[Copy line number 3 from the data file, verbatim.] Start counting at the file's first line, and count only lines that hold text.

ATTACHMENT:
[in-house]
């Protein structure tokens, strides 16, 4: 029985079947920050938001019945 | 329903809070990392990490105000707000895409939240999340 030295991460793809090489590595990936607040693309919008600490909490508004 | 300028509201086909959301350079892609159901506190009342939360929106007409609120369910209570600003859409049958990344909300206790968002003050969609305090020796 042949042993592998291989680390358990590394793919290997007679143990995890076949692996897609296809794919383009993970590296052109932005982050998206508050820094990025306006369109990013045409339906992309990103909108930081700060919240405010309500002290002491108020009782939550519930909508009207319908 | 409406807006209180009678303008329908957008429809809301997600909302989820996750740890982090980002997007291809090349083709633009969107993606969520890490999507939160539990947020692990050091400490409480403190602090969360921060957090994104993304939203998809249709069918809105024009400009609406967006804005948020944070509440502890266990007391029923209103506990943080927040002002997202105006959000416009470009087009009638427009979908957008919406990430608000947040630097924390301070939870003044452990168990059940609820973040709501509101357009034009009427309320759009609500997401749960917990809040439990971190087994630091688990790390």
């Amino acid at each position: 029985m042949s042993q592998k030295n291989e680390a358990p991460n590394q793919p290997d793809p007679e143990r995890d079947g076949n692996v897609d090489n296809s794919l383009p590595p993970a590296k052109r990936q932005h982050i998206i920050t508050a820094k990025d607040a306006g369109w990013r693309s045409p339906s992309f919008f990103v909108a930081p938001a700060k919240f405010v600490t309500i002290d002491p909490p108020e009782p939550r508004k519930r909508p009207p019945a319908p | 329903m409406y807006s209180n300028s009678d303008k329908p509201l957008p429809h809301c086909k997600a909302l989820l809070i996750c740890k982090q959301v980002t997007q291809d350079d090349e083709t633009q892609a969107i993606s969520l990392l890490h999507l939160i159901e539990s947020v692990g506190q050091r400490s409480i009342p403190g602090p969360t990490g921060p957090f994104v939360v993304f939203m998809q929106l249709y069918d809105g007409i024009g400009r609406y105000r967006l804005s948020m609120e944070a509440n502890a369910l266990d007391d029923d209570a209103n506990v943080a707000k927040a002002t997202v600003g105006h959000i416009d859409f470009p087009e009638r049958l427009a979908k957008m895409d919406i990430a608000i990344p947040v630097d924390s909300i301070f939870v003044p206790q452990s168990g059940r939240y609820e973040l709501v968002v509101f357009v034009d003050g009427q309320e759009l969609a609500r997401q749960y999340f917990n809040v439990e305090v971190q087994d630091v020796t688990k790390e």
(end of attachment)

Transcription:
């Amino acid at each position: 029985m042949s042993q592998k030295n291989e680390a358990p991460n590394q793919p290997d793809p007679e143990r995890d079947g076949n692996v897609d090489n296809s794919l383009p590595p993970a590296k052109r990936q932005h982050i998206i920050t508050a820094k990025d607040a306006g369109w990013r693309s045409p339906s992309f919008f990103v909108a930081p938001a700060k919240f405010v600490t309500i002290d002491p909490p108020e009782p939550r508004k519930r909508p009207p019945a319908p | 329903m409406y807006s209180n300028s009678d303008k329908p509201l957008p429809h809301c086909k997600a909302l989820l809070i996750c740890k982090q959301v980002t997007q291809d350079d090349e083709t633009q892609a969107i993606s969520l990392l890490h999507l939160i159901e539990s947020v692990g506190q050091r400490s409480i009342p403190g602090p969360t990490g921060p957090f994104v939360v993304f939203m998809q929106l249709y069918d809105g007409i024009g400009r609406y105000r967006l804005s948020m609120e944070a509440n502890a369910l266990d007391d029923d209570a209103n506990v943080a707000k927040a002002t997202v600003g105006h959000i416009d859409f470009p087009e009638r049958l427009a979908k957008m895409d919406i990430a608000i990344p947040v630097d924390s909300i301070f939870v003044p206790q452990s168990g059940r939240y609820e973040l709501v968002v509101f357009v034009d003050g009427q309320e759009l969609a609500r997401q749960y999340f917990n809040v439990e305090v971190q087994d630091v020796t688990k790390e």